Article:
County Materials will be producing 273 beams for the northbound structure of the Mile Long Bridge project. The wide flange beams to be used were chosen specifically for the project in order to span longer distances and reduce the number of piers needed. Fewer piers will ease the impact the new structures will have on the environment and businesses below. 

The beams are made from prestressed reinforced concrete.  Rebars and tensioning strands are assembled and aligned inside steel forms.  Once positioned, the prestressing strands are put in tension.  Then concrete may be poured into the form.  After the concrete has cured and achieved the required strength, the tension on the prestressing strands is released.  The tension that these strands exert on the surrounding concrete greatly increases the overall strength of the beam.  The overall process takes approximately 60 days until the beam is ready for installation. 

Mile Long Bridge Sunset

What Work Needs to Be Completed Prior to Beam Delivery? Preparing for Delivery

Before the beams can be delivered on-site, there are several components of the Mile Long Bridge project which have to be completed prior to beam delivery. All the substructure (pier) work including drilled shafts, columns, and pier caps are constructed for each unit before beams can be delivered. Grading and compaction of the area near the piers and along the access road must take place so that the soil pressure under the equipment has the minimum capacity to support the weight of the cranes and trucks carrying the bridge beams.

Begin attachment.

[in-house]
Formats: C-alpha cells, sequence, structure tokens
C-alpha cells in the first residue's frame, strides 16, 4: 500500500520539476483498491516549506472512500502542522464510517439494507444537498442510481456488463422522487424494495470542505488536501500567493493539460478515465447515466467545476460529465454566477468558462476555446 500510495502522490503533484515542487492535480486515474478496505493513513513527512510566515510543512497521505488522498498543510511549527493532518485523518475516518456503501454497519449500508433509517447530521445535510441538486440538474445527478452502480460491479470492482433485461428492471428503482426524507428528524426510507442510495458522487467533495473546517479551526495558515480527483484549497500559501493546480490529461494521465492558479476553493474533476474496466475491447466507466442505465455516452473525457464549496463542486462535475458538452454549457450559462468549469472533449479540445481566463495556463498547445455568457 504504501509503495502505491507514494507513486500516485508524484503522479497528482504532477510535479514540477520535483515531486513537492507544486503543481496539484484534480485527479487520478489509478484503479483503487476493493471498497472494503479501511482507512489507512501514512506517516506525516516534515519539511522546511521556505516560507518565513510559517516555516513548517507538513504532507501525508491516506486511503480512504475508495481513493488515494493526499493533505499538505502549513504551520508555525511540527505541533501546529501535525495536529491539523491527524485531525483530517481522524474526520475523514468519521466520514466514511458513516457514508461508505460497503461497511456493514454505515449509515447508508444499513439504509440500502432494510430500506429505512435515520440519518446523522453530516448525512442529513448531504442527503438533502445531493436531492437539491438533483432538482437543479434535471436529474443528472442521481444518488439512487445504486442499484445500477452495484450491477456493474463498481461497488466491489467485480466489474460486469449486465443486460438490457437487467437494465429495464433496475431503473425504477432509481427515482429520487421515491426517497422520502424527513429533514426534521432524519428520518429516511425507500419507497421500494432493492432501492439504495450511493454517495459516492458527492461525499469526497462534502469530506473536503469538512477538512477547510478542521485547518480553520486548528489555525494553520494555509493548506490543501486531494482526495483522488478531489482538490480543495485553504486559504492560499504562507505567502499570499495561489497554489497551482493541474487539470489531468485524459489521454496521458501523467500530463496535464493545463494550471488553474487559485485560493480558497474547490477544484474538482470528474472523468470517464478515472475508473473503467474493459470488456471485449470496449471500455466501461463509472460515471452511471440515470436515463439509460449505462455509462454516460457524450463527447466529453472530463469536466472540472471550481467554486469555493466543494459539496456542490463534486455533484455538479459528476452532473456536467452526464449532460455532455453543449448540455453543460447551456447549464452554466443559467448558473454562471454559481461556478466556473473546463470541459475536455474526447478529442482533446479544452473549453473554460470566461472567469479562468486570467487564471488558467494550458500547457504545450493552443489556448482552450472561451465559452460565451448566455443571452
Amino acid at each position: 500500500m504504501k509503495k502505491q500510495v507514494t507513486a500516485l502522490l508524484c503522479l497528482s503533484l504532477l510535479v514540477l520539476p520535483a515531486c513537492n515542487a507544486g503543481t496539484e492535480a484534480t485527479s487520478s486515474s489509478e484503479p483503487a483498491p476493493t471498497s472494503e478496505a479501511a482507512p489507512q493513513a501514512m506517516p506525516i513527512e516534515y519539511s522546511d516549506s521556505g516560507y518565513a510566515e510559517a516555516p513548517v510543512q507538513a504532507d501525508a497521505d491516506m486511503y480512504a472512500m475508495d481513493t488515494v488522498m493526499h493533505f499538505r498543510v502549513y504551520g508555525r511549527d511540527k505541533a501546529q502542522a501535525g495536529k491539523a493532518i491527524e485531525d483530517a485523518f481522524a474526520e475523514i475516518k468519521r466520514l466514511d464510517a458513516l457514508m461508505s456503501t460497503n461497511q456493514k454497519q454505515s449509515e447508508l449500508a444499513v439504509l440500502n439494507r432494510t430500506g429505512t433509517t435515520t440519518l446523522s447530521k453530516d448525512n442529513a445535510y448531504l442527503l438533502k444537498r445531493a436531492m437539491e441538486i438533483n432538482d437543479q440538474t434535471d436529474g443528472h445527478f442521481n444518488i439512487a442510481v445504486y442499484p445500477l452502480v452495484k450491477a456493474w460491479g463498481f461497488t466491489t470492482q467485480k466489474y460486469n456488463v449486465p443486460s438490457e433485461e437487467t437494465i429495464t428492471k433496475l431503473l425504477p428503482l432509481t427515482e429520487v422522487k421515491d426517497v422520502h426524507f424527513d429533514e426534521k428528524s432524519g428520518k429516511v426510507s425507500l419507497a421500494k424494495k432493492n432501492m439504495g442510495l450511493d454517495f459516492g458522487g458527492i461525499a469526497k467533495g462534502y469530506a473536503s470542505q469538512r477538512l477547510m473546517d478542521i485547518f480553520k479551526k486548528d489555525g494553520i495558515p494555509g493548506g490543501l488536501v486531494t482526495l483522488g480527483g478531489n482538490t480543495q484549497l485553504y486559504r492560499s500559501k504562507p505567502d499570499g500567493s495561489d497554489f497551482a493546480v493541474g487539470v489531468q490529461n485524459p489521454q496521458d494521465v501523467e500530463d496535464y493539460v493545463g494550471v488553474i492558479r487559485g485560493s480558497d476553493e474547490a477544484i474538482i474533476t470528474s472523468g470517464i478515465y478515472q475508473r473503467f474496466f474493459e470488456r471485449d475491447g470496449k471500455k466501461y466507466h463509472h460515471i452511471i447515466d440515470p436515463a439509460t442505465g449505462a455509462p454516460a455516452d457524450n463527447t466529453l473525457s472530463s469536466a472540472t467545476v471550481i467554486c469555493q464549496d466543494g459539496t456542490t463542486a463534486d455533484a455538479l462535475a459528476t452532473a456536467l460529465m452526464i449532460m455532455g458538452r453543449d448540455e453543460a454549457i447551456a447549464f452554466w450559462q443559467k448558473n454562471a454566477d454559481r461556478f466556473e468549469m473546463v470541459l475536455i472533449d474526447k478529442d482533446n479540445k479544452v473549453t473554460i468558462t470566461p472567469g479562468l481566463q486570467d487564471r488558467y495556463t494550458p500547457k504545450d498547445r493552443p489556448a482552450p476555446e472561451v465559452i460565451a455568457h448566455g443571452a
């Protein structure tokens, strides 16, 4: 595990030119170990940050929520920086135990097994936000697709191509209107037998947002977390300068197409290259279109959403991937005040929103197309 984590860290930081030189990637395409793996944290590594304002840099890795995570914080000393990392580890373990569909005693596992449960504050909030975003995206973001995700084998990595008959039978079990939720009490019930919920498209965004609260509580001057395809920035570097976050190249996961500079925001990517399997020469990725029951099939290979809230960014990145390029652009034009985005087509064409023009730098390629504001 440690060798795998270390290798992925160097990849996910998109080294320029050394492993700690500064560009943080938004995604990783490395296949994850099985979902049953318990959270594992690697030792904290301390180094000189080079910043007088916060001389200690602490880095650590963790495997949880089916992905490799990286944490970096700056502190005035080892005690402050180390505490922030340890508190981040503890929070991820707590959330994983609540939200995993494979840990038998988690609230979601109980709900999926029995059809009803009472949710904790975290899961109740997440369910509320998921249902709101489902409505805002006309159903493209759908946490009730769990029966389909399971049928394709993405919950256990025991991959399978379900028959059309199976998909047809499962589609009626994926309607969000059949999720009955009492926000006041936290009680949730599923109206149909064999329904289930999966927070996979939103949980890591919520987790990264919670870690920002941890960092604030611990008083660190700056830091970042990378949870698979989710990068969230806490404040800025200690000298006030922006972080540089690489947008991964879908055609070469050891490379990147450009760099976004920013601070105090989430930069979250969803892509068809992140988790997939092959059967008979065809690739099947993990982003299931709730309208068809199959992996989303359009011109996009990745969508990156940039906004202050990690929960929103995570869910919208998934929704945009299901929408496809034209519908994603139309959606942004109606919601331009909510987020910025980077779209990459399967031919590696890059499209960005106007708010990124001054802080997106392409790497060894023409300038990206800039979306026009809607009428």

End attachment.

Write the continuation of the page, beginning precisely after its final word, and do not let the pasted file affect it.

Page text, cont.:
Prior to starting the work on the ground that must be done, the contractor is also required to submit a beam placement plan which is reviewed by the engineering team, including the Construction Corridor Manager, OMEGA. The placement plan is prepared by a structural engineer and includes calculations and drawings required to ensure the proper equipment is used and safe procedures are followed. 

Mile Long Bridge Beam Delivery

Beam Delivery Permits 

A few weeks before beam delivery is scheduled to begin, the beam fabricator works with IDOT, local police agencies, and the Illinois Tollway to acquire a superload permit for each of the vehicles carrying a beam.  

Superload permits are required for vehicles if: 

  • The width is greater than 12 feet. 
  • Any axle exceeds 25,000 pounds. 
  • The gross weight is greater than 120,000 pounds. 
  • Any tractor tandem is greater than 48,000 pounds. 
  • Any trailer tandem is greater than 60,000 pounds.  
  • Any trailer has two or more tandems.  

The permit is approved by both IDOT permit engineers and Tollway permit engineers, and the review must also include bridge engineers to ensure bridges on the delivery path can withhold the weight of the beams and have adequate vertical clearance. The permit application also includes the approved route and travel speeds for the beam delivery which the manufacturer must strictly adhere to. 

Mile Long Bridge

Beam Delivery Coordination with State Police 

The manufacturer also works directly with the Illinois State Police and Wisconsin State Police to coordinate beam escorts, as well as perform tractor-trailer inspections at the Wisconsin/Illinois State line. The beams come from Janesville, Wisconsin and Wisconsin State Police escort the truck from the manufacturer to the Illinois state line. Here the Illinois State troopers inspect the beam to ensure it is secured properly, according to the Federal Motor Carrier Safety Administration regulations and escort the beam through Illinois to the worksite. In addition to the trooper escort, each beam has three private escort vehicles furnished by the manufacturer.